New findings from an observational study suggest that elderly men who received treatment for localized prostate cancer survived significantly longer than men who did not receive treatment, according to a study in the December 13 issue of JAMA; however, the investigators emphasize the importance of validating these results in randomized trials.
The widespread adoption of prostate-specific antigen (PSA) screening has led to an increasing proportion of men being diagnosed with early-stage and low- or intermediate-grade prostate cancer. Studies have demonstrated the slow-developing nature of low- and intermediate-grade prostate cancer, making management options (observation, radiation therapy, and radical prostatectomy) controversial, with uncertain outcomes. This is also applies to men older than 65 years, because of a lack of information from randomized trials. When randomized controlled trial data are not available, observational studies can provide insight into important clinical questions, according to background information in the article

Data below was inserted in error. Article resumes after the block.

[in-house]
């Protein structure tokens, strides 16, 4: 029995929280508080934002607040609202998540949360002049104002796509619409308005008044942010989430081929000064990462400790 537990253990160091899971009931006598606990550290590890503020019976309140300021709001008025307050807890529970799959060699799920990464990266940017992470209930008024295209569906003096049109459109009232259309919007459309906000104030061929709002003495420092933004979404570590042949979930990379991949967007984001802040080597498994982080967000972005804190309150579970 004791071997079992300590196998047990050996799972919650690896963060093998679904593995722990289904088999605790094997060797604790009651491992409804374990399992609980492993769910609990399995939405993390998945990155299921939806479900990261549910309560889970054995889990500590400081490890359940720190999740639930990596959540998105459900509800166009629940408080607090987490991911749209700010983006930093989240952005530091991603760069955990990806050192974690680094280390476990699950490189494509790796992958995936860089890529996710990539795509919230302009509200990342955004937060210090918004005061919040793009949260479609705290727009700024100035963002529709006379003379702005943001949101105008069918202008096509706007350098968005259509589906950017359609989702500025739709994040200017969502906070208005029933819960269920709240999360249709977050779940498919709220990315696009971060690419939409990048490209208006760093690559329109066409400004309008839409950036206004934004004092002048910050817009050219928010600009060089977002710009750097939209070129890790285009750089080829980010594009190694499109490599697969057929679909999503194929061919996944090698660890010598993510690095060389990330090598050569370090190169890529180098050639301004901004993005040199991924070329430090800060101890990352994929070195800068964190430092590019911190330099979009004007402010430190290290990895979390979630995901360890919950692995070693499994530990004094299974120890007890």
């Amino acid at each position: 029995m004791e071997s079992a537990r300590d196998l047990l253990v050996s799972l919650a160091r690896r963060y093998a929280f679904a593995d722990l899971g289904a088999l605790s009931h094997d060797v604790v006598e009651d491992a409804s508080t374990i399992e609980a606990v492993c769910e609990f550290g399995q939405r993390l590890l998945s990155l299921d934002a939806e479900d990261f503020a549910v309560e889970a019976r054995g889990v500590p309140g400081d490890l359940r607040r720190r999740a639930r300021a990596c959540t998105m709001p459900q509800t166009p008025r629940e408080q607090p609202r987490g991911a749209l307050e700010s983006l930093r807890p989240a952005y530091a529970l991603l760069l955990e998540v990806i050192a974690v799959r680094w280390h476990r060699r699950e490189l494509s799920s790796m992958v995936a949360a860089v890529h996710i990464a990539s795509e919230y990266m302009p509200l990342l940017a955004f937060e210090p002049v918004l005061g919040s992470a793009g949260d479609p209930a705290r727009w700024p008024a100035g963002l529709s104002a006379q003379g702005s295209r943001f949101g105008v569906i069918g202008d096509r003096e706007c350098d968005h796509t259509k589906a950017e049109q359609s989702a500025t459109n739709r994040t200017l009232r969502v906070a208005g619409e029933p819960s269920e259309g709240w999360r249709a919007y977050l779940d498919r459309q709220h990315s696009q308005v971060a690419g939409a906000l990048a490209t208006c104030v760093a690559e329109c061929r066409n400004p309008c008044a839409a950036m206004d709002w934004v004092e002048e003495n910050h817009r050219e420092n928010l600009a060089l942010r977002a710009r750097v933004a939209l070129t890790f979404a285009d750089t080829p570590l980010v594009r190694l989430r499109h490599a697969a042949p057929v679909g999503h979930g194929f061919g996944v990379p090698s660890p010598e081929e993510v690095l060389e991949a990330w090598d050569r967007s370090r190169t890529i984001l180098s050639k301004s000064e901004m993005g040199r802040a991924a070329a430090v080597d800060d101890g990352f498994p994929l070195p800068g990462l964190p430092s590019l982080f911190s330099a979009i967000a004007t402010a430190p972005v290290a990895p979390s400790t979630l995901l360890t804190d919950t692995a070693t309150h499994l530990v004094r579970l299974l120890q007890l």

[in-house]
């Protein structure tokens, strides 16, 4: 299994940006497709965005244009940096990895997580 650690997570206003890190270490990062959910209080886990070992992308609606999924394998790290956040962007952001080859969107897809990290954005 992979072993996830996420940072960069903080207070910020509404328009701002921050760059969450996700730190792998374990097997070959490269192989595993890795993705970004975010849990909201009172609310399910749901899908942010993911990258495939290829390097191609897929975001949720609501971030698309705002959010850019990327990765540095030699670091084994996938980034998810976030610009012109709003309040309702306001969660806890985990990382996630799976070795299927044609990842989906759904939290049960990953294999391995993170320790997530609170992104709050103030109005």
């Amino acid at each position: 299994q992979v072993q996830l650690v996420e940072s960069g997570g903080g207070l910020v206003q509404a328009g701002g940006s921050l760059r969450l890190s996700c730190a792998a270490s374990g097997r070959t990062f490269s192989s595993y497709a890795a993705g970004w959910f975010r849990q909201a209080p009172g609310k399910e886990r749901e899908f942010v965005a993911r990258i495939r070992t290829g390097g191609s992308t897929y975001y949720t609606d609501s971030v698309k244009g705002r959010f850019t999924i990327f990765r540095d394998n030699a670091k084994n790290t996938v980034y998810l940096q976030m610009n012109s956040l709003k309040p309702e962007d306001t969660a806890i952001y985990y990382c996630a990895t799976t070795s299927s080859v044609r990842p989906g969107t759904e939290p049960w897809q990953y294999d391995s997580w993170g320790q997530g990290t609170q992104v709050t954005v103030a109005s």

Yu-Ning Wong, M.D., of the Fox Chase Cancer Center, and colleagues evaluated the association of active treatment (radiation or prostatectomy) vs. observation on overall survival in a large sample of elderly men treated for low- or intermediate-risk localized prostate cancer. The researchers used data from the Surveillance, Epidemiology, and End Results (SEER) Medicare database, a population-based cancer registry encompassing approximately 14 percent of the U.S. population.
This study included data on 44,630 men age 65 to 80 years who were diagnosed between 1991-1999 with prostate cancer and who had survived more than a year past diagnosis. Patients were followed up until death or study end (December 31, 2002). Patients were classified as having received treatment (n = 32,022) if they had claims for radical prostatectomy or radiation therapy during the first 6 months after diagnosis. They were c
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